The second step of preparation was creating a job talk. I had known that I was likely to need a job talk, but been too discouraged about my chances of getting an interview to make an effort, especially as I applied to jobs in two sub-fiields, and would likely have had to adapt the talk anyway. I hadn't expected to be given only a week to prepare, and count myself as incredibly lucky that my advisor and lab were incredibly supportive. We called together a special lab meeting just so I could practice my job talk and get their advice.

The most important piece of advice was something I had heard before, but which was useful to hear again: Liberal arts colleges favor teaching, and job talks often do double-duty of showcasing both your research qualifications and your teaching ability. My job talk was all about trying to present my research in a way that would be accessible to undergraduates, and in a way that would be interesting despite being in a formal presentation - which I do my best to avoid during teaching. This included ditching all that statistics, and most of the caveats of what nitpicky questions get raised about my interpretations of my data. It also included making as many connections to other subfields in my area as possible when discussing future directions, to suggest to the faculty present that we could build some nice connections and collaborations as well. It was a tall order to accomplish in just one week.

The third and final step of preparation was general interview preparation. I knew the kinds of questions that might be asked in a regular job interview, but what would be asked of a faculty candidate? I had received the schedule of interviews, which included 45 minutes with the Provost and 30 minutes with the Faculty Interview Committee; what should I ask these administrative people or other faculty members? That topic deserves a post of its own.

Monday, February 8, 2010

Job Search Saga: The First Six Responses

By the middle of January, I had applied to 18 jobs, with "review of application begins" ranging from October 15th to January 15th. I tried to keep a positive outlook, telling myself that fully half of those applications were too early in the review process for me to even guess what I would hear, but the first five responses were far from encouraging.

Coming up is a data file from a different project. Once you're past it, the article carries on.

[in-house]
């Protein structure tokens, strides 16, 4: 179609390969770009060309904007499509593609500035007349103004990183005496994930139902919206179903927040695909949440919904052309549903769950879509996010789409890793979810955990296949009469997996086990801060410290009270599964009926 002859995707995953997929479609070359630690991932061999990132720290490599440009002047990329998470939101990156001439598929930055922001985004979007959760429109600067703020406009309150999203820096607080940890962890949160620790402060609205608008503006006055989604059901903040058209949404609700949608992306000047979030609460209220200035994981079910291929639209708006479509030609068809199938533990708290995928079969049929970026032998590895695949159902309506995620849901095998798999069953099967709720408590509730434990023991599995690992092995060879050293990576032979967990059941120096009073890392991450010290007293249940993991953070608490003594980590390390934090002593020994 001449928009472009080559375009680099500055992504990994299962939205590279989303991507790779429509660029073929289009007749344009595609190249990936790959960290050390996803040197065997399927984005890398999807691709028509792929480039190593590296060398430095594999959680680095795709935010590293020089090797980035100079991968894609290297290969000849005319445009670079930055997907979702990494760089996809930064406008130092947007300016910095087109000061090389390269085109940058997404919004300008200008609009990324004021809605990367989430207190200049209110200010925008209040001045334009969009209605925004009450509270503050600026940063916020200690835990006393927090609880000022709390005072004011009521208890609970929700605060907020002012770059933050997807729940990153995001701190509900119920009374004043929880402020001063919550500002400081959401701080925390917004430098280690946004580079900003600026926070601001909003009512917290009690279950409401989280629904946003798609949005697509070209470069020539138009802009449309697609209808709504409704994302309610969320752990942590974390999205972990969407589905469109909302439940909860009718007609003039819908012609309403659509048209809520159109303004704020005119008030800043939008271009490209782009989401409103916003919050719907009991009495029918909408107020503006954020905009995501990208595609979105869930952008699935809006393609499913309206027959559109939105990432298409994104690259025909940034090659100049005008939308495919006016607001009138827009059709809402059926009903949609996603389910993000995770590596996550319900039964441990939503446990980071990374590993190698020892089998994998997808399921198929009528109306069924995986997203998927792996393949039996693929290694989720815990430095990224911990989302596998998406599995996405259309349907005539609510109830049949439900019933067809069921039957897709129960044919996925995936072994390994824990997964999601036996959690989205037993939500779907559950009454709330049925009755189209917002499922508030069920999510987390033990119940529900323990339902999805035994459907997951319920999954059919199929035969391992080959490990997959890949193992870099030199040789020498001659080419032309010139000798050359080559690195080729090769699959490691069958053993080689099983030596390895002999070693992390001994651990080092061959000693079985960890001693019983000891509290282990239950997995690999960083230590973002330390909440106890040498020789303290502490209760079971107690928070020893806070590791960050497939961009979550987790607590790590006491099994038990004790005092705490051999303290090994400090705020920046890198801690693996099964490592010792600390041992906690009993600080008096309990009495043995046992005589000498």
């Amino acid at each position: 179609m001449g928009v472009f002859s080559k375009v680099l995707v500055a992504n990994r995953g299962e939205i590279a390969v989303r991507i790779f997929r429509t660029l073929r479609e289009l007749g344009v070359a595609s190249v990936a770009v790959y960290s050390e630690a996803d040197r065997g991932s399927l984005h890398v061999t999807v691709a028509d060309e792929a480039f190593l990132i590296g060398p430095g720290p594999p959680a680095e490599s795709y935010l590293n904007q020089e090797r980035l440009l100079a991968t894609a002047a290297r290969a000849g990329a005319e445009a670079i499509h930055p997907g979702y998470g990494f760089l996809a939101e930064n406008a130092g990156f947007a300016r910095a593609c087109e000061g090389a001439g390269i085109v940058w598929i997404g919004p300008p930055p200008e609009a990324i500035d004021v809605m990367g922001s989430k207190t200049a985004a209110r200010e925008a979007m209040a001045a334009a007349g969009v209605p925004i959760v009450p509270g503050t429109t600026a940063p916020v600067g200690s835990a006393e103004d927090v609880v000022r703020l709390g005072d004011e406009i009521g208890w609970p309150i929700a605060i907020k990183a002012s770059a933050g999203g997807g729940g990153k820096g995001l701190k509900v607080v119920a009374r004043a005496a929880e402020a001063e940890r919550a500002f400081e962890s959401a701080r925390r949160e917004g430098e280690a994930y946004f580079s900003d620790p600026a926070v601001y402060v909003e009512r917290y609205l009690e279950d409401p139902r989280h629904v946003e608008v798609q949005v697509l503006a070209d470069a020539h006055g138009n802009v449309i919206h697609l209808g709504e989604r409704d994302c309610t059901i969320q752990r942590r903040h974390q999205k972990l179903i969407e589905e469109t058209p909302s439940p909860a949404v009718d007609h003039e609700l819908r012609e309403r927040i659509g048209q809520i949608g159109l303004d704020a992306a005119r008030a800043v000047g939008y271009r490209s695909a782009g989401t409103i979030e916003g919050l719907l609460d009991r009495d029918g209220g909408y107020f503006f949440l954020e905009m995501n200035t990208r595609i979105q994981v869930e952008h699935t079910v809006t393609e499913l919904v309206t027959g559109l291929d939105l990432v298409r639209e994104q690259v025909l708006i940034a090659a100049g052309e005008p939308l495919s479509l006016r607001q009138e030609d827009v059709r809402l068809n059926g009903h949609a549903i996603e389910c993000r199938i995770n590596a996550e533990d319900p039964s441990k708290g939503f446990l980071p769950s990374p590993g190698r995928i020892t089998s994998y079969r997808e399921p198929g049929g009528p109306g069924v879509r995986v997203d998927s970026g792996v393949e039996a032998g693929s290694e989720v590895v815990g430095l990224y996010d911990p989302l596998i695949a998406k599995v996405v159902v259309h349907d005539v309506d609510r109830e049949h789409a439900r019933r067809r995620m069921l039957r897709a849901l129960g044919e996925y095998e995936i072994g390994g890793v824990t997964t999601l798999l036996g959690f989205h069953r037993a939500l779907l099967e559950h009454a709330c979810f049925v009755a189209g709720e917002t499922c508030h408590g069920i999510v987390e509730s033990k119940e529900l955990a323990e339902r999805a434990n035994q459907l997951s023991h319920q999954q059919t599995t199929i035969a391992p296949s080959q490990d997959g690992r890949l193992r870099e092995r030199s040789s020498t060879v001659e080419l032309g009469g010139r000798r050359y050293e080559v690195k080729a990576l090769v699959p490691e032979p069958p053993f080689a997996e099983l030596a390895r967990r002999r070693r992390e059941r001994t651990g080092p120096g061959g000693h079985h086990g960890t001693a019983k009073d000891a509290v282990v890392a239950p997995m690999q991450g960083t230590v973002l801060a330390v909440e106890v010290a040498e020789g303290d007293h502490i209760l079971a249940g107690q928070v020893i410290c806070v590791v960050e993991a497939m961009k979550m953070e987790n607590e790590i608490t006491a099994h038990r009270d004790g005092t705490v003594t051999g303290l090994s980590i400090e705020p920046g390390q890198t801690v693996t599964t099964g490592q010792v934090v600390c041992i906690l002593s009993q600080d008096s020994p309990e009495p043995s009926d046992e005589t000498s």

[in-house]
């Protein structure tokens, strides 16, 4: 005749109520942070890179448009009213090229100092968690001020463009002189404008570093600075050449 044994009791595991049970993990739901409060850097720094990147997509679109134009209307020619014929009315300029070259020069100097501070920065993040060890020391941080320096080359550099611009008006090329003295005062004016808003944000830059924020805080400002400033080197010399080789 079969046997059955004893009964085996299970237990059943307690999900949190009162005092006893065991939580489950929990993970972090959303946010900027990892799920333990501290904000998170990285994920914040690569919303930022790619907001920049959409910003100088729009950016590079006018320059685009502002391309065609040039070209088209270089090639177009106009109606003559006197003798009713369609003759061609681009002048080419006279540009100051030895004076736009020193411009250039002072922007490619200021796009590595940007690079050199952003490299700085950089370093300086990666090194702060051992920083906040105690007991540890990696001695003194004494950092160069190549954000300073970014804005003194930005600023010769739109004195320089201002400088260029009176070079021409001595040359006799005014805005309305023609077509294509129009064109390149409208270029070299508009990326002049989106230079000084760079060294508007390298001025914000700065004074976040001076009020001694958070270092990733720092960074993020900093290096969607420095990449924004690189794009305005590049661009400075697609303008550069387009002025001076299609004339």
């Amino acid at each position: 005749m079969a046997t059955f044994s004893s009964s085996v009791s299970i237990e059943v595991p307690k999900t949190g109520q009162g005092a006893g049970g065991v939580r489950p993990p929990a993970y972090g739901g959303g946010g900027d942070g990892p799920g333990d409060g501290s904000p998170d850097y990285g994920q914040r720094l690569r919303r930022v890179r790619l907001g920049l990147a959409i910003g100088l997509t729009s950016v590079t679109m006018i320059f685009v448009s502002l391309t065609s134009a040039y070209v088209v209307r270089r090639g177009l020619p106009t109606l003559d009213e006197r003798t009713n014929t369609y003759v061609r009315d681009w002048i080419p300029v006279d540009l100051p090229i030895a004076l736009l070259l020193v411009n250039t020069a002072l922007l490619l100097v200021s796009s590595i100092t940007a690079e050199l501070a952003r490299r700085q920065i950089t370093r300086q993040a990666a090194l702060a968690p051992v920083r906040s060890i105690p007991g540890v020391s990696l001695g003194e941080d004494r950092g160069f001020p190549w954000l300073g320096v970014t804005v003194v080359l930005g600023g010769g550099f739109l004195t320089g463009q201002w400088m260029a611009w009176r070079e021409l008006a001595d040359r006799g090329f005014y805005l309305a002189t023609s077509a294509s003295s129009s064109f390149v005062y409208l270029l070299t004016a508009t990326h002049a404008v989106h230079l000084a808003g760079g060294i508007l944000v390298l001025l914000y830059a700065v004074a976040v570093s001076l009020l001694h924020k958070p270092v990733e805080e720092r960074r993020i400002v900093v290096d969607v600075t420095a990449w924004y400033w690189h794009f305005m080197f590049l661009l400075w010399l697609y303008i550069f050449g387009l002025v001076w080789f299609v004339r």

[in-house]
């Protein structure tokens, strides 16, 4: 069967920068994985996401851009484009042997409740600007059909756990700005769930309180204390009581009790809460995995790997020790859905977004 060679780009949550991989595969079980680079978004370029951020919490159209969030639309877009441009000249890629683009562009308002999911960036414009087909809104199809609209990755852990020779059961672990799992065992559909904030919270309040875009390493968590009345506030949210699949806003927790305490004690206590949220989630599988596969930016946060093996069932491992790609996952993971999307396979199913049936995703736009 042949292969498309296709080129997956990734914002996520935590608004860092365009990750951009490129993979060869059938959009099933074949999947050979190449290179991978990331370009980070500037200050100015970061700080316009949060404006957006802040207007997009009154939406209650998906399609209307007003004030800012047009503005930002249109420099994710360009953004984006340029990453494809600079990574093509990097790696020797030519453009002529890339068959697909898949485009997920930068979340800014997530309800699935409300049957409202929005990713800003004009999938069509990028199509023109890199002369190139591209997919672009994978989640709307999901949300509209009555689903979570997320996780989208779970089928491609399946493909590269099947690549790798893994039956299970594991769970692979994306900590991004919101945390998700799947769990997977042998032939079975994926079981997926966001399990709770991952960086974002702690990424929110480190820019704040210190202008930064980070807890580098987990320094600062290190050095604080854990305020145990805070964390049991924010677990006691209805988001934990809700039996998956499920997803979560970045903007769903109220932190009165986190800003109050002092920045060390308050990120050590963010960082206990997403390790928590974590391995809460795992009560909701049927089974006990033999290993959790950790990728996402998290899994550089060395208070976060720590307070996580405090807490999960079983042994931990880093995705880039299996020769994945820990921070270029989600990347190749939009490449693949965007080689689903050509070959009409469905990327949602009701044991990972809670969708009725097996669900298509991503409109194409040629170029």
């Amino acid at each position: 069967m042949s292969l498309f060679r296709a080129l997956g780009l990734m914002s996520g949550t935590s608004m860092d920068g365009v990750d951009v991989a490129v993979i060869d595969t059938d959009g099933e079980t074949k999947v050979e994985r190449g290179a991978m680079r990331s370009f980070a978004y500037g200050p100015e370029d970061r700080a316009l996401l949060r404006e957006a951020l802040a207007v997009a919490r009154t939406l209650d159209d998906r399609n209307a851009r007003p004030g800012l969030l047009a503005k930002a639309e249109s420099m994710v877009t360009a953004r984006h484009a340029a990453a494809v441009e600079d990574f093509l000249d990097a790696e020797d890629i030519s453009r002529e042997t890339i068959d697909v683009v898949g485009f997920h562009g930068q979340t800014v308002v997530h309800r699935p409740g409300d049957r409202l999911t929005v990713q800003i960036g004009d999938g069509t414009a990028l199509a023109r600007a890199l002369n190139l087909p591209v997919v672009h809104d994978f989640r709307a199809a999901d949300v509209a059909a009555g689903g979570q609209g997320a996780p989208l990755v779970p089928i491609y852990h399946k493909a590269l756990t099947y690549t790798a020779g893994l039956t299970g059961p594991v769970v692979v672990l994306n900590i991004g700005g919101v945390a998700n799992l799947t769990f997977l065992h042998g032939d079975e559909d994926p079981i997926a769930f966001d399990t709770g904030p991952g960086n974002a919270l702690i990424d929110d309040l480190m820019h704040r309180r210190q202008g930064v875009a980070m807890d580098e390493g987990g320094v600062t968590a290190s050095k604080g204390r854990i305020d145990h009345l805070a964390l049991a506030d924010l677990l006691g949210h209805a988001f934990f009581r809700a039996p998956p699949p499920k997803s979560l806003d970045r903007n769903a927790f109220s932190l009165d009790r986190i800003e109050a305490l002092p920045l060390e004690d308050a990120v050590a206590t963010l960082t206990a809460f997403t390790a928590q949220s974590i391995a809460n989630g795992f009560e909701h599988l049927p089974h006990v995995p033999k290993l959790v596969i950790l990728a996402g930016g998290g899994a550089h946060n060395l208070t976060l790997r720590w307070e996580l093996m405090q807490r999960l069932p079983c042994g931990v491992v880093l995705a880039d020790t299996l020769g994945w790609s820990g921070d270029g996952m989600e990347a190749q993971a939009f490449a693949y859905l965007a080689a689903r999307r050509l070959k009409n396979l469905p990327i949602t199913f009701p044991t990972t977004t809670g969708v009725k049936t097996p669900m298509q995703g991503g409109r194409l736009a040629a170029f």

The first response was neutral, but still discouraging: Search canceled because funding not approved. I didn't really need any reminder that I was on the wrong end of the supply and demand equation, competing with any number of newly minted PhDs for a very limited number of jobs.

Three other responses came in purely negative: Position has been filled. One of these letters declared that over 100 applications had been received, so I knew that my calculations of the odds had been correct, that for any application I submitted I had at best at 5% chance of getting an interview and only a 1% chance of getting the job. Still, I was starting to wonder if there was something wrong with my application, that I would never make it to the top of anyone's list.

The fifth response was incredibly obscure; I couldn't decide how to interpret it. The search committee had reviewed the applications, and had decided to cancel that search and re-open it later with a modified position announcement - but the applicants were invited to respond to the new announcement. I wasn't sure how to take this. Why would I bother applying a second time when my first application apparently didn't meet their intended requirements? It was just strange.

The combination of these negative responses and the stress of my dissertation research led to a very negative outlook on the future. No matter how many times I tried to tell myself to give it another month, to give the various search committees more time to review the applications and make their initial decisions, I felt that I was not going to get a job an was not even going to graduate. It was, to say the least, a depressing start to the new year.

So when I checked my email one Friday in mid-January and saw an email referencing one of my applications, I felt not the least expectation. There was no ceremony or expectation to opening it, merely some straightforward business-as-usual in stepping through every email. And I was almost awestruck to read that the faculty was "most impressed" with my application and wanted me to come onto campus for an interview.

I was even fortunate enough to discover this email at a small local conference, that my advisor had returned from sabbatical to attend; any other day I would have to email her the news, but this one day I was able to speed-walk across the conference room to share the excitement in person. The thrill would last throughout the weekend, although after those first five minutes it was touched by a hint of stress: They wanted me to interview person, halfway across the country, within the next ten days. After three months of interminable waiting, feeling that the search committees were dragging their heels, the pace sped up exponentially.